Fairies flit through this cozy, satisfying middle-grade fantasy tale, a work both intricately detailed and engaging.
Glemce is bored. The tiny house-fairy longs to see the world outside of the castle in which he lives. When a chance meeting provides him with an opportunity to explore, his actions launch a chain of events affecting the lives of every fairy and human who live in his particular patch of woodland countryside. Wings: Passage of Time by G. G. Houston serves up a charming assortment of heroes and villains engaged in a constantly shifting battle between the forces of good and evil.
Most of the characters, like Glemce, are part of a “winged civilization of tiny Faeries.” A brief and helpful introduction explains their history, and how human construction and development forced them to evolve into three separate species who rarely interact. There are the Unseens like Glemce, who can move invisibly throughout houses; glowing Lights, who live in forest treetops; and the “nasty hole-dwelling Trolls,” who prey upon the other two species. All three types of fairies are tied to the home and property of a human named Thomas. This land, where “rolling hills poked their flowery heads through the mist while the forest beyond stood sentinel over all,” is integral to the story. Houston’s attention to detail evokes a place as alive and vital as any of the story’s characters. Careful description of the minutiae of the fairy lives—mushroom caps used as serving bowls, willow-branch hairbrushes, tiny grass-reed flutes, toys made of snail shells and feather—further flesh out the setting and add appeal for aficionados of fairy lore.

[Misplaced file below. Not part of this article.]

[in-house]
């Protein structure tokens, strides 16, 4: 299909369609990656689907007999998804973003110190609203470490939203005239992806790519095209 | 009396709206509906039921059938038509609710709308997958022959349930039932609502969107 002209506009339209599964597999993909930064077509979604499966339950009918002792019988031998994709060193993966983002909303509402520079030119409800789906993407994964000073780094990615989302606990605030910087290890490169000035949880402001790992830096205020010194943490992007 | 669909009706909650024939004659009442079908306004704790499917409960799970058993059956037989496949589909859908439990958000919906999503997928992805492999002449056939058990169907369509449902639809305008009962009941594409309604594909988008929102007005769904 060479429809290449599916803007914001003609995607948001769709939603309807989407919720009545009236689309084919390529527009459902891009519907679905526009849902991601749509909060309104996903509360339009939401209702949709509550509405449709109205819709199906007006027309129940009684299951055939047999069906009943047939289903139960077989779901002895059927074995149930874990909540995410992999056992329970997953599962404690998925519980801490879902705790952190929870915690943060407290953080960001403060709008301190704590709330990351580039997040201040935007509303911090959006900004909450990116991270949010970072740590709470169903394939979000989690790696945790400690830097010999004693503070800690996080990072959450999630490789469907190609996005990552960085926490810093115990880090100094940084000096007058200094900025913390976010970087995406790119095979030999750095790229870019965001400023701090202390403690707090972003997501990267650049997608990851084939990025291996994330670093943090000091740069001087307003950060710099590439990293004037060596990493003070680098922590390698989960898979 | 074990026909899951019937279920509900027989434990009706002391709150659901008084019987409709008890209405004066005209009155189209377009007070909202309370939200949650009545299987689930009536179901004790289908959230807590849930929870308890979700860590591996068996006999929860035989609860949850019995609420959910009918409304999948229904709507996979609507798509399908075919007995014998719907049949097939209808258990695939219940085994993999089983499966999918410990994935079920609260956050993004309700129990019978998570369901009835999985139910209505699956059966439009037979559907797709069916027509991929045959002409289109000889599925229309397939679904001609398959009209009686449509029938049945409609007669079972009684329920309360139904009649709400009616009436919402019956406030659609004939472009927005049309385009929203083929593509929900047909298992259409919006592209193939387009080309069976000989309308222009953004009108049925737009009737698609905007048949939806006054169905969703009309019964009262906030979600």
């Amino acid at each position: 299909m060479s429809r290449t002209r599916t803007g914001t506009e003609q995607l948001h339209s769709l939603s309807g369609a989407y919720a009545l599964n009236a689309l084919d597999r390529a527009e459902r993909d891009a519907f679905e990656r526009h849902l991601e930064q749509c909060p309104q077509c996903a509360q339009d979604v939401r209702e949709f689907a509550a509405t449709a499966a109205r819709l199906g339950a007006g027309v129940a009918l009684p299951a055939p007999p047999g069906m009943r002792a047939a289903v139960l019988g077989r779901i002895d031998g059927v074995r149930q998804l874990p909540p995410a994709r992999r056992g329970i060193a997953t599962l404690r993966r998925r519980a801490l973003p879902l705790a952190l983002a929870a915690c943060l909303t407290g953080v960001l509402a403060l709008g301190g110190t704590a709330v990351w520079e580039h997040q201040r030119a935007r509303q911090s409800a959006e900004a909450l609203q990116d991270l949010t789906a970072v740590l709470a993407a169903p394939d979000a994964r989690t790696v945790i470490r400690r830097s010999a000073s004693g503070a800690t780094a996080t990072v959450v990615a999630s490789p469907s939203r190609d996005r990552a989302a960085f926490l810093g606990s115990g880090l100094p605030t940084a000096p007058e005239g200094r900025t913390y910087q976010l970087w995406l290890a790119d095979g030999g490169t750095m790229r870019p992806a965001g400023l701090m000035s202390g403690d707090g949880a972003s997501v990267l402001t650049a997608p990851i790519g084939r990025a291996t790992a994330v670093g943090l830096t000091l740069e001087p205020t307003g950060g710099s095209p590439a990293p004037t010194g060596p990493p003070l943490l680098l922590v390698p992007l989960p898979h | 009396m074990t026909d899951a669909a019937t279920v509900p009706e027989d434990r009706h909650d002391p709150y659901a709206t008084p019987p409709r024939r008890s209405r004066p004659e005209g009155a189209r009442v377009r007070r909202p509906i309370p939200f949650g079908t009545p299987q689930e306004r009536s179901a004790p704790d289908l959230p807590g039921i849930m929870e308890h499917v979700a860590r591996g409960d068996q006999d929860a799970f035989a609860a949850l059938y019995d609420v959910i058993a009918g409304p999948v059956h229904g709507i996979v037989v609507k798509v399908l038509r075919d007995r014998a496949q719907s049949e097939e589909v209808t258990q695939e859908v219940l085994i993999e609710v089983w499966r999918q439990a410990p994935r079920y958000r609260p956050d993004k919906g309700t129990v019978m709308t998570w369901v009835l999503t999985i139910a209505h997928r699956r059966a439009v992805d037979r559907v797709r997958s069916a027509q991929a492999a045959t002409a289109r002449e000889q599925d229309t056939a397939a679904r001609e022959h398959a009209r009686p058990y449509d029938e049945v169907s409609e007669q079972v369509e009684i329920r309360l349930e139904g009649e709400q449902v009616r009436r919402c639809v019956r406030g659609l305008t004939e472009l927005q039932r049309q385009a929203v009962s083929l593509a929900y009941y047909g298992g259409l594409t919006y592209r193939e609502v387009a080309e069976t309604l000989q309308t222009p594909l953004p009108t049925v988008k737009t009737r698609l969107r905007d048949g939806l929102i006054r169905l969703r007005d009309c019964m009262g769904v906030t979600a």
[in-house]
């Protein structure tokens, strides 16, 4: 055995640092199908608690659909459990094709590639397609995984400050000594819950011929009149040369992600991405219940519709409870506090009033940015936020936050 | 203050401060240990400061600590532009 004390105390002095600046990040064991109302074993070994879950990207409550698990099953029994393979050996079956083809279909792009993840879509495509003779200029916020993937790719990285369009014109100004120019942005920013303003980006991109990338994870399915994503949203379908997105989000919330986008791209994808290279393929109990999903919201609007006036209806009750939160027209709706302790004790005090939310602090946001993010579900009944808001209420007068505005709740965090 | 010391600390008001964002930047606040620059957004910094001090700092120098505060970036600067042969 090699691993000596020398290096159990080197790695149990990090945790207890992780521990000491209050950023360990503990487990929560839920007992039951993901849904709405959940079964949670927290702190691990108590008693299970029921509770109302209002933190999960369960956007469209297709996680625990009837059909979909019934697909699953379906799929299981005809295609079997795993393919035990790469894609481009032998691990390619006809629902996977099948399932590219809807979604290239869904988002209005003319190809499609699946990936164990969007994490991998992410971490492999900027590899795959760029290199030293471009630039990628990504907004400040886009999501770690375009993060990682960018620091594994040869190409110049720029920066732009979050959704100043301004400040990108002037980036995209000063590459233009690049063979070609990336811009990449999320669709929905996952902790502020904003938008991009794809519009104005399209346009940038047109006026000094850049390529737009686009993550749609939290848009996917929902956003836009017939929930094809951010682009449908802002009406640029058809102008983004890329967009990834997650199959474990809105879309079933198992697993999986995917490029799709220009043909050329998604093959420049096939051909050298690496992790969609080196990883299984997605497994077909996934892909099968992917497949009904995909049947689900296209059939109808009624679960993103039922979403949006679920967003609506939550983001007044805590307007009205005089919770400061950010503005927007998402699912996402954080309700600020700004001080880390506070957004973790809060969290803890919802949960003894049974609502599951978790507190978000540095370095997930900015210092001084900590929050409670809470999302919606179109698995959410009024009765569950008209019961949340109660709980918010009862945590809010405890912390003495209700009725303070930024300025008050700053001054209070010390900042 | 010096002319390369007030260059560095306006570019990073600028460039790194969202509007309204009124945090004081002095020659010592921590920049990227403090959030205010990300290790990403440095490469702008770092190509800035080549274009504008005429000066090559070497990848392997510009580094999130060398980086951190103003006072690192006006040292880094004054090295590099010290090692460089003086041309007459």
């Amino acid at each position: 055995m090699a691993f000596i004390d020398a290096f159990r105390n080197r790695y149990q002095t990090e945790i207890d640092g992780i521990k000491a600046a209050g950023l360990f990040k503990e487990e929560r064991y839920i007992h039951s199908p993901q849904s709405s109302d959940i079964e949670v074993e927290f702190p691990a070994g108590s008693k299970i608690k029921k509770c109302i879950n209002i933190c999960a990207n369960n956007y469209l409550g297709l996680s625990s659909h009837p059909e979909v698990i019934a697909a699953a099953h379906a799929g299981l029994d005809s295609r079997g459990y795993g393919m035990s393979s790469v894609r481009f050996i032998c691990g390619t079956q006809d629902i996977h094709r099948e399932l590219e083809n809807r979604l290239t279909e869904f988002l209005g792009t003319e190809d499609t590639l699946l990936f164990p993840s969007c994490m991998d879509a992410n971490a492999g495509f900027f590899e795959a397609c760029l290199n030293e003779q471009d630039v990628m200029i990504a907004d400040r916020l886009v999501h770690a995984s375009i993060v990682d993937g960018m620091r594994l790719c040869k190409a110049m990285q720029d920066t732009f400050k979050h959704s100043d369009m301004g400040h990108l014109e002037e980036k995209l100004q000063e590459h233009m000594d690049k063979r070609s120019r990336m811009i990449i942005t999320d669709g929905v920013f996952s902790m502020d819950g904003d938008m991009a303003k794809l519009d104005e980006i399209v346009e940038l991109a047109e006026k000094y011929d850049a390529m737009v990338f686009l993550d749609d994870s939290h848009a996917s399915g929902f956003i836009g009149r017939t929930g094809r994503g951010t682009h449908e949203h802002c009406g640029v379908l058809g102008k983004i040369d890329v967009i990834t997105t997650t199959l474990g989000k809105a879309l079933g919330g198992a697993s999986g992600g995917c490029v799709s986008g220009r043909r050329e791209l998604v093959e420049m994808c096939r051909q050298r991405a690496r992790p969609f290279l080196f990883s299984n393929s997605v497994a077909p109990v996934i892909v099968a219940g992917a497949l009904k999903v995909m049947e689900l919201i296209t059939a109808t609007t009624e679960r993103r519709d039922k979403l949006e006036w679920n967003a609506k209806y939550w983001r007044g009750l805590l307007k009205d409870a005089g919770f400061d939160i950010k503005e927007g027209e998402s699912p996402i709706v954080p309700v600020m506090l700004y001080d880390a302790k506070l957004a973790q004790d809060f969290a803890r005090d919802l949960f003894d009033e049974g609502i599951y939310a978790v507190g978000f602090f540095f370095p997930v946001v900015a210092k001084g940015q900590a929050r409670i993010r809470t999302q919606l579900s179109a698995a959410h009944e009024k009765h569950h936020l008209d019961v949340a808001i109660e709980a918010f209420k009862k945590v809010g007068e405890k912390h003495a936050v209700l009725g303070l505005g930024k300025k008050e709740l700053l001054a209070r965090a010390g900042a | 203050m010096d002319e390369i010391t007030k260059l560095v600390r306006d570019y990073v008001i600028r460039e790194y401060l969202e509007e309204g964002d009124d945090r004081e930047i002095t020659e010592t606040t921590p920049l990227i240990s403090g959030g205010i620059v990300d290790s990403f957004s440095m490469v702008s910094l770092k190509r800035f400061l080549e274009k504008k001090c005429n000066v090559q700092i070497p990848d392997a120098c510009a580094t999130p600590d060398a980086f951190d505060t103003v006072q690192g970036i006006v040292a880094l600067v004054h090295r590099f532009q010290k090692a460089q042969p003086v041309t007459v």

This piece of fifteenth-century Britain is a land worth fighting for. A series of escalating conflicts featuring more and more dangerous foes is laid out episodically. The chapters are organized into three distinct parts, each of which is a self-contained story about the adventures and adversity of a core group of fairies who eventually change the fate of their civilization, and Thomas’s life as well. Each chapter’s title provides foreshadowing for subsequent events: “Plotting the Kill,” “Faze is Missing,” “Battling the Trolls.” Inclusion of a table of contents would both highlight the clever chapter titles and provide a helpful tool for readers who wish to revisit a particular scene in the book.
Wings reads like an extended fairy tale, making for a satisfying, cozy experience for middle graders. The straightforward plot, clear writing, and uncomplicated characters position this as an excellent transitional fantasy book for young readers ready to move beyond the traditional early childhood fairy tales. Each chapter, and each of the three parts, are complete adventures unto themselves, making Wings an ideal title for home or classroom read-alouds.
Disclosure: This article is not an endorsement, but a review. The publisher of this book provided free copies of the book and paid a small fee to have their book reviewed by a professional reviewer. Foreword Reviews and Clarion Reviews make no guarantee that the publisher will receive a positive review. Foreword Magazine, Inc. is disclosing this in accordance with the Federal Trade Commission’s 16 CFR, Part 255.